Trust is the lifeblood of a team. It’s the foundation of Lencioni’s The Five Dysfunctions of a Team. Its absence, more than anything, is why teams struggle or fail.
The absence of trust puts people into a particular state — they tend to agree to decisions but not support them. To name a few examples:
- Engineers who attend architectural meetings, don’t speak up, then complain about everything afterward
- Managers who agree to a decision in front of other people then undermine it privately with their team
- Product managers who acknowledge and agree with technical constraints but push for unreasonable deadlines anyway
Defend trust. No matter how big or small the decision, strive to identify when someone is in this space — and call them on it. If you’re able to do this early and often, you can hopefully avoid other dysfunctions they will inevitably cause.
Two by Two
When it comes to negotiations, people tend to fall into one of four categories:
Agree and Support
This is the easiest thing to do — but be careful when everyone just agrees and supports everything. It’s possible to be too good at this. Huge decisions without proper discussion and friction make me a little antsy. If everyone agrees with zero resistance you could lack diversity or worse — nobody gives a crap. Most decisions worth making cause fun and sometimes challenging discussion.
Disagree and Support
This is an example of a professional who has said their peace, weighed the pros and cons and have agreed to support a decision even if they may not personally be super excited about it. People who do this understand what is best for the group — they are able to put their own reservations on hold to give things a try and trust in their teammates.
If you have team members who are able to do this, you’re lucky. Make sure to keep them included and be willing to change if what you’ve decided to try doesn’t work out. Working together with them will make the end result a lot better.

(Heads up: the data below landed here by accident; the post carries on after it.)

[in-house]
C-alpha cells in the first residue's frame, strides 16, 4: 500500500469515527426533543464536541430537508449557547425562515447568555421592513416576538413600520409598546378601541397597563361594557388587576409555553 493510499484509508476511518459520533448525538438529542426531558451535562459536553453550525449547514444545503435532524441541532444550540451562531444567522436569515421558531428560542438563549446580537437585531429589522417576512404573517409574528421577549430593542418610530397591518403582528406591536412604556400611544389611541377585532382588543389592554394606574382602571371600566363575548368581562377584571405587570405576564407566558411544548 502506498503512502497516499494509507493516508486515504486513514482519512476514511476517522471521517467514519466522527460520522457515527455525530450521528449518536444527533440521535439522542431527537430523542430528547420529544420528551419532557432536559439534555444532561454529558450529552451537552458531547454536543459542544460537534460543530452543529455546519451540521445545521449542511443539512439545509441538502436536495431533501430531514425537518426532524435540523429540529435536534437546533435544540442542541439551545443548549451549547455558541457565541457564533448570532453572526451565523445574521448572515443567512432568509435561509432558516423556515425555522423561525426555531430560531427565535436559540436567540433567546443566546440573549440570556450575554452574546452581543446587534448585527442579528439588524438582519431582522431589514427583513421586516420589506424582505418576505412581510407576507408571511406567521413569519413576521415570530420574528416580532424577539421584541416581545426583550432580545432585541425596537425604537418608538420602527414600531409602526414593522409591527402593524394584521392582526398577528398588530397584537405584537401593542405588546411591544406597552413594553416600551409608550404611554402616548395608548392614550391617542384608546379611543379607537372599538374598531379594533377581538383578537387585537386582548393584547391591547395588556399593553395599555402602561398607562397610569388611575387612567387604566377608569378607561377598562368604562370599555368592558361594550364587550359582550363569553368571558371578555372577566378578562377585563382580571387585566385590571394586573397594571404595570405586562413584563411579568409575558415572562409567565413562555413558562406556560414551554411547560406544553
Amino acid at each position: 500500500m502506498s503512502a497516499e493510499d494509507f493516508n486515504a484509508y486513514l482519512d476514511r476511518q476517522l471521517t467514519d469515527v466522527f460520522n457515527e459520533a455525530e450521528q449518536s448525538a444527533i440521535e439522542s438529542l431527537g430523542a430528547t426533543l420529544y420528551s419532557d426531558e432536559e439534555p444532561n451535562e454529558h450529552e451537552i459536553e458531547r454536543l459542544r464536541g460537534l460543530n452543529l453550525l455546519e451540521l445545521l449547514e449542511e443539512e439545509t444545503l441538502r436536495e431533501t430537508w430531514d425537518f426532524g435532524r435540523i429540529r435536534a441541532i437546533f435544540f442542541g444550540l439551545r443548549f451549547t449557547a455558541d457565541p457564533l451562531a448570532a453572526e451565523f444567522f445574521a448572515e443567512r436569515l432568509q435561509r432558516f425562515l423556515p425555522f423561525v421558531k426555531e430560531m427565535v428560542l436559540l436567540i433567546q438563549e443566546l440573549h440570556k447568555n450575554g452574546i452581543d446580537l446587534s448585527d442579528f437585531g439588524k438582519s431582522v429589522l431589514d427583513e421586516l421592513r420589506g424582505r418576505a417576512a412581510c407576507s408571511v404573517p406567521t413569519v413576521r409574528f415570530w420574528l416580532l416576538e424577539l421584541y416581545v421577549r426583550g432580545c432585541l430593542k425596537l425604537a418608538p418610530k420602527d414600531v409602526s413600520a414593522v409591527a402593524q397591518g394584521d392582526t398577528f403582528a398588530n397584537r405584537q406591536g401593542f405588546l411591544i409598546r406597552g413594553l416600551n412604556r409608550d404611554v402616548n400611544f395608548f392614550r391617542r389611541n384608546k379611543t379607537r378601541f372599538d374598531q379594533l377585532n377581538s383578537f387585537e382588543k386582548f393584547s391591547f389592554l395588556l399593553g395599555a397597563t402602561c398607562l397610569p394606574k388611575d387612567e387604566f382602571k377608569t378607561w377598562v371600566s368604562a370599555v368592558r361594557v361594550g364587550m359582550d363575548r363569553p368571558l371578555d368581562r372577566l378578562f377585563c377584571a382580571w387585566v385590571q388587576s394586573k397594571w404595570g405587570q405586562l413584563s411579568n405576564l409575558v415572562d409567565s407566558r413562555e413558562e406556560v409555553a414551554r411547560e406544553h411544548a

Disagree and Don’t Support
When people disagree and don’t support they are at least transparent about not being able to support something. I respect this. If someone feels that something is fundamentally wrong and will not support it, they can and should say so.
This presents some interesting problems, though: it usually means they need to switch teams or projects — and possibly companies. For their own happiness and growth it is tough to ask someone to stick around and work on something they don’t believe in.
As a leader I try to identify other projects or challenges for these folks — if you can, work out a situation where they can work on something they can support. If you can’t, then you better make sure the decision is right because you risk losing them over it.
Agree and Don’t Support
This is bad news. When someone agrees then undermines something you have a number of problems:
- They don’t feel like saying anything will make a difference: for some reason, they didn’t speak up and confront the group with why they felt it was the wrong decision. Figure out why.
- The rest of the team will hear why they are wrong on a regular basis: over time, the grapevine will fill up with underhanded comments, “I told you so”, and all sorts of papercuts that undermine what the team is doing. Aside from the morale impact, this gets in the way of iterative progress and productive failure.
- Say goodbye to personal growth: if it goes on long enough, this person will eventually be ignored or marginalized by the rest of their team. As a manager, if this happens, it’s your fault.
- It could ruin your team: the ultimate consequence is the erosion of trust within the team — for each other, for you, for the person.
Get ahead of it. When you see someone in this place, talk to them about why and ask them why they are not able to support the decision or at least talk about it with the team. That may get you on the right track. If too much time has passed, though, you will probably have to move them.
Whatever challenging decisions you face, have backbone. It’s my favorite of Amazon’s leadership principles:
Have Backbone; Disagree and Commit
Leaders are obligated to respectfully challenge decisions when they disagree, even when doing so is uncomfortable or exhausting. Leaders have conviction and are tenacious. They do not compromise for the sake of social cohesion. Once a decision is determined, they commit wholly.
When you are open, honest, challenging — even when it hurts or might be inconvenient — it means you have the courage to fight for what’s right.
And when the time to talk is over, you have to prove yourself again by committing to the decision you have made as a team. When you can do this, you have the trust and respect you need to succeed together.
2 thoughts on “Two by Two: Trust and disagreement”
I think there’s another case of don’t support/don’t agree that borders passive aggressive. Especially if folks in that bubble go off and do their own widget because they don’t support/agree with the greater org.
Yeah — that tests management. Do they empower or enable that person, or do they punish them for eroding trust?
Thought, to me, if that happens it could be a sign that people aren’t making it clear what decision has actually been made — or they aren’t writing it down or doing any sort of tracking/change-management.
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